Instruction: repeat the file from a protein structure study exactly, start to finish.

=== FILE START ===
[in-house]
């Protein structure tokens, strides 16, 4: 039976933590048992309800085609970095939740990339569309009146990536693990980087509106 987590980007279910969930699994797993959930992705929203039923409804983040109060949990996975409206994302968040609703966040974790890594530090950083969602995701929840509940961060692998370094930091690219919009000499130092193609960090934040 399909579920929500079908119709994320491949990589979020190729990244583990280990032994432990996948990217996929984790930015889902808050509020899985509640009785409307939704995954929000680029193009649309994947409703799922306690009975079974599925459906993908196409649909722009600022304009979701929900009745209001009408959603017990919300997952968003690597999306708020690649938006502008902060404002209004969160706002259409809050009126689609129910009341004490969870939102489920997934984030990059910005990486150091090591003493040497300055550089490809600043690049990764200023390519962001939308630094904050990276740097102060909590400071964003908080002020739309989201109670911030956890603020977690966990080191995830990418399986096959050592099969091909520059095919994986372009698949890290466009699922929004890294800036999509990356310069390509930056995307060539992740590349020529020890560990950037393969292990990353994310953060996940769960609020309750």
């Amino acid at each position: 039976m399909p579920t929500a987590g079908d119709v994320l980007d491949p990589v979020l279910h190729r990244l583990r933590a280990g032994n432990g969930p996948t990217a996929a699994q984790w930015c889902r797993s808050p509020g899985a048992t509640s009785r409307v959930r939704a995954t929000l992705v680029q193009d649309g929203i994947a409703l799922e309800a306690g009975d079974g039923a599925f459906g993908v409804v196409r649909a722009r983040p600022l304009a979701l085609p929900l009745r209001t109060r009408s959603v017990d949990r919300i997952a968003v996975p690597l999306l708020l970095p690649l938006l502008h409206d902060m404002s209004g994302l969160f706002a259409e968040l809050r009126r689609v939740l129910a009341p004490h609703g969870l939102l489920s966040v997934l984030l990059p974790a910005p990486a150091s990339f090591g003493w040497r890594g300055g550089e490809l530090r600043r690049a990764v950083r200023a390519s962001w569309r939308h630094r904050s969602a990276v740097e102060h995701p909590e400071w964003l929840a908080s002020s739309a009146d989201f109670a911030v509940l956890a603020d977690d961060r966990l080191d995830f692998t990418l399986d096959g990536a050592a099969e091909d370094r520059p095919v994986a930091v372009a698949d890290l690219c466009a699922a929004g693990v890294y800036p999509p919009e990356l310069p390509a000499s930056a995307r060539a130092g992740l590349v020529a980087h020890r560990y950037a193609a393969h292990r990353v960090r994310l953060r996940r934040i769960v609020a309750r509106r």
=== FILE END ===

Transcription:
[in-house]
């Protein structure tokens, strides 16, 4: 039976933590048992309800085609970095939740990339569309009146990536693990980087509106 987590980007279910969930699994797993959930992705929203039923409804983040109060949990996975409206994302968040609703966040974790890594530090950083969602995701929840509940961060692998370094930091690219919009000499130092193609960090934040 399909579920929500079908119709994320491949990589979020190729990244583990280990032994432990996948990217996929984790930015889902808050509020899985509640009785409307939704995954929000680029193009649309994947409703799922306690009975079974599925459906993908196409649909722009600022304009979701929900009745209001009408959603017990919300997952968003690597999306708020690649938006502008902060404002209004969160706002259409809050009126689609129910009341004490969870939102489920997934984030990059910005990486150091090591003493040497300055550089490809600043690049990764200023390519962001939308630094904050990276740097102060909590400071964003908080002020739309989201109670911030956890603020977690966990080191995830990418399986096959050592099969091909520059095919994986372009698949890290466009699922929004890294800036999509990356310069390509930056995307060539992740590349020529020890560990950037393969292990990353994310953060996940769960609020309750």
């Amino acid at each position: 039976m399909p579920t929500a987590g079908d119709v994320l980007d491949p990589v979020l279910h190729r990244l583990r933590a280990g032994n432990g969930p996948t990217a996929a699994q984790w930015c889902r797993s808050p509020g899985a048992t509640s009785r409307v959930r939704a995954t929000l992705v680029q193009d649309g929203i994947a409703l799922e309800a306690g009975d079974g039923a599925f459906g993908v409804v196409r649909a722009r983040p600022l304009a979701l085609p929900l009745r209001t109060r009408s959603v017990d949990r919300i997952a968003v996975p690597l999306l708020l970095p690649l938006l502008h409206d902060m404002s209004g994302l969160f706002a259409e968040l809050r009126r689609v939740l129910a009341p004490h609703g969870l939102l489920s966040v997934l984030l990059p974790a910005p990486a150091s990339f090591g003493w040497r890594g300055g550089e490809l530090r600043r690049a990764v950083r200023a390519s962001w569309r939308h630094r904050s969602a990276v740097e102060h995701p909590e400071w964003l929840a908080s002020s739309a009146d989201f109670a911030v509940l956890a603020d977690d961060r966990l080191d995830f692998t990418l399986d096959g990536a050592a099969e091909d370094r520059p095919v994986a930091v372009a698949d890290l690219c466009a699922a929004g693990v890294y800036p999509p919009e990356l310069p390509a000499s930056a995307r060539a130092g992740l590349v020529a980087h020890r560990y950037a193609a393969h292990r990353v960090r994310l953060r996940r934040i769960v609020a309750r509106r």